What is Actos?
Actos, manufactured by Takeda Pharmaceuticals, is also referred to as pioglitazone and is used to treat Type 2 diabetes.
A number of very serious side effects have been linked to use of Actos, and these side effects are even more prevalent in those pre-subjected to heart conditions of kidney problems.
Actos is a prescription medication that is used to help blood sugar levels in the body. Actos works by increasing the body’s sensitivity to insulin in patients who suffer from Type 2 Diabetes, and be allowing the body to better use the insulin already in its system, it attempts to prevent sugar from building up in the blood stream.
Actos Side Effects
Very serious side effects have been reported due to use of Actos. An in-house study was done by Takeda Pharmaceuticals about the potential dangers of Actos, and following a 5-year study, the Food and Drug Administration announced a warning that individuals who have taken large doses of Actos over a period of years is at a far greater risk of developing a variety of potentially aggressive and fatal side effects.
In June 2011 Actos had sales suspended by medical regulators in both France and Germany due to the increased risk of developing bladder cancer, which is an extremely aggressive form of cancer. These decisions came on the back of a study done by the French Medicines Agency that showed diabetics taking Actos were at a 22% higher chance of getting bladder cancer than diabetics taking other drugs to combat their diabetes. Risk of bladder cancer was highest amongst those who had taken a cumulative dosage of 28,000 mg or more throughout the course of the study.
In another 2011 study done in the United States looked at the “Adverse Event” reports compiled by the FDA between 2004-2009, this study had similar results as their European counterpart and led the FDA to issue a warning stating Actos users faced a “disproportionate risk” of bladder cancer. There is also information to suggest that Actos is linked to live, prostate, and kidney cancer.
Actos was also always believed to be a safer alternative to its counterpart Avandia in relation to cardiovascular disease and heart attack; however recent data seems to point to the contrary. In a study analyzing about 29,000 patients from 2001-2005, factoring in age, gender, and prior heart disease, it was shown that about 4% of both Avandia and Actos users suffered a heart attack, heart failure, or died.
For these reasons the FDA has placed a “black box” warning on Actos, the highest warning given out by the FDA. The FDA has decided that the rewards outweigh the risks of Actos and therefore it remains on the market in the United States.
Following is a timeline of events associated with Actos Litigation:
Jul. 15, 1999: The U.S. Food and Drug Administration (FDA) approves Actos to treat patients diagnosed with type 2 diabetes. The drug is launched by manufacturers Takeda Pharmaceutical and Eli Lilly & Co.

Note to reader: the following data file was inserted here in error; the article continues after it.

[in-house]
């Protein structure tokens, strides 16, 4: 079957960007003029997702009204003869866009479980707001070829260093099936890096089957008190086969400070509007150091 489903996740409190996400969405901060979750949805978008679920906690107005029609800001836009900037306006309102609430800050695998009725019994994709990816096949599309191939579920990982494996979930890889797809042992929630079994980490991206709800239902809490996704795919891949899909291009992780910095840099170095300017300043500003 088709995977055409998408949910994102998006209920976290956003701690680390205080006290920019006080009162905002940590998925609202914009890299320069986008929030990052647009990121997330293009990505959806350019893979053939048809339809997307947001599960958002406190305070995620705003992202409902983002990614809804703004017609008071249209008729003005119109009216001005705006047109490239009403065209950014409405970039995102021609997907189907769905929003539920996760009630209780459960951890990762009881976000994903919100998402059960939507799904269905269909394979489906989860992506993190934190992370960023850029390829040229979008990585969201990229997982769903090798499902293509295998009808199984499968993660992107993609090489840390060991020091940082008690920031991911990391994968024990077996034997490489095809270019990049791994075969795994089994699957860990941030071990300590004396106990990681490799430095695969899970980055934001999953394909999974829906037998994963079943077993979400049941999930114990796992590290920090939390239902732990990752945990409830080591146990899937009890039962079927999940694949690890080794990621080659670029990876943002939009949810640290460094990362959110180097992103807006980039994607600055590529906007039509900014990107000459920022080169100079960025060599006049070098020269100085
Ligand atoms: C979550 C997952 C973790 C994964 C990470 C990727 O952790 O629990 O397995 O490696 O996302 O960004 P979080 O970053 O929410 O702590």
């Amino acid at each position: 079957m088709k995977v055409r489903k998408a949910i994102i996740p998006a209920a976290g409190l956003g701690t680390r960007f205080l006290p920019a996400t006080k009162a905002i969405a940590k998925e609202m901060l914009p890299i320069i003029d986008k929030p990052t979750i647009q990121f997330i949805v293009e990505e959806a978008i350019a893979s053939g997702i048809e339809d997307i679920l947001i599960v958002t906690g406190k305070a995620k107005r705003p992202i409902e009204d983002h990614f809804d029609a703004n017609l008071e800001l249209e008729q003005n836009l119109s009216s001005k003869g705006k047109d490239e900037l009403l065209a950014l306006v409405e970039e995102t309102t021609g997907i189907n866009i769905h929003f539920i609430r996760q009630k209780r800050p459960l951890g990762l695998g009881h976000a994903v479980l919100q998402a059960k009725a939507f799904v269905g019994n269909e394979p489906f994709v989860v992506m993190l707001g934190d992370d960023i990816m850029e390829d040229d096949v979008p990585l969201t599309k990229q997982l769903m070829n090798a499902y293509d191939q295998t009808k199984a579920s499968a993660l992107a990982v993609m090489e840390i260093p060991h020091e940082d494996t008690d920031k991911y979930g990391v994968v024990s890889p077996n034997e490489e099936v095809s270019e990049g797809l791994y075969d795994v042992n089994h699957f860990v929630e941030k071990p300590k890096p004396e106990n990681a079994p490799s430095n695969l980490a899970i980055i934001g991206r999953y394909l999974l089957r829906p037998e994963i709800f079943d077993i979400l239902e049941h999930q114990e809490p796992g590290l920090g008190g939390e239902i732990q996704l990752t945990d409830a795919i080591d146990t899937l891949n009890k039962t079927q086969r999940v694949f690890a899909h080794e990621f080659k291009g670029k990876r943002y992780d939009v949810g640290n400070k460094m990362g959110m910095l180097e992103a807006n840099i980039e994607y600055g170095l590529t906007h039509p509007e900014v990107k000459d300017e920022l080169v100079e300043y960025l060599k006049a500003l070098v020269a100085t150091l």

Oct. 13, 2000: The European Medicines Agency (EMA) approves Actos to treat type 2 diabetes
2006-2009: In France, a government funded study collects data from diabetic patients taking Actos
Aug. 14, 2007: FDA releases an alert regarding Actos and other drugs in the same class, included is a new “boxed” warning on their labels. The agency says the alert is meant “to emphasize that pioglitazone may cause or exacerbate heart failure, particularly in certain patient populations.” The blackbox warning is addressed to large manufacturers Takeda and GlaxoSmithKline, the makers Avandia
Jan-Oct 2010: In United State pharmacies, around 2.3 million patients fill a prescription for Actos or medication containing Actos, according to the FDA
Sept. 17, 2010: The FDA conducts an ongoing safety review concerning the increased risk of bladder cancer associated with exposure to Actos. The FDA states that it is analyzing data from an ongoing ten-year study looking at the relationship between the drug and bladder cancer. Though some findings in animal and human studies suggest a possible connection, the FDA does not make any definitive statement about the link between Actos and bladder cancer.
Jun. 2010: A Whistleblower suit is filed against Takeda Pharmaceutical Co. Under the False Claims Act, former medical reviewer Helen Ge, files a suit on the government’s behalf alleging that cases of congestive heart failure “were not properly identified or reported in the FDA’s safety database,”
Jun. 9, 2011: The EMA issues a press release concerning findings from the French Medicines Agency, and the decision to suspend Actos from the market.
Jun 10, 2011: Use of Actos is banned in France and Germany. The French Medicines Agency removed the drug from the market after analyzing the data collected from 2006 to 2009.
Jun. 15, 2011: FDA announces “that use of the diabetes medication Actos (pioglitazone) for more than one year may be associated with an increased risk of bladder cancer.” Warning labels are to be updated subsequently. The agency warns healthcare professionals against prescribing Actos in patients who have bladder cancer or have a history of bladder cancer.
Jul. 2011: The EMA states that Actos should include the risk of bladder cancer on its warning label.
Dec. 2011: Takeda may face over 10,000 lawsuits, according Bloomberg Businessweek
At Sheff Law, we are the Massachusetts law firm with the resources, experience, and national reputation to investigate personal injuries and wrongful deaths resulting from taking Actos. Patients across Massachusetts and America are starting to realize some of the potential harmful consequences of using Actos. If you or a loved one has been injured as a result of Actos, contact an attorney at Sheff Law today by filling out a FREE consultation form, or call at (888) 423-4477 or 617-227-7000.
February 23rd, 2016 | Posted in Blog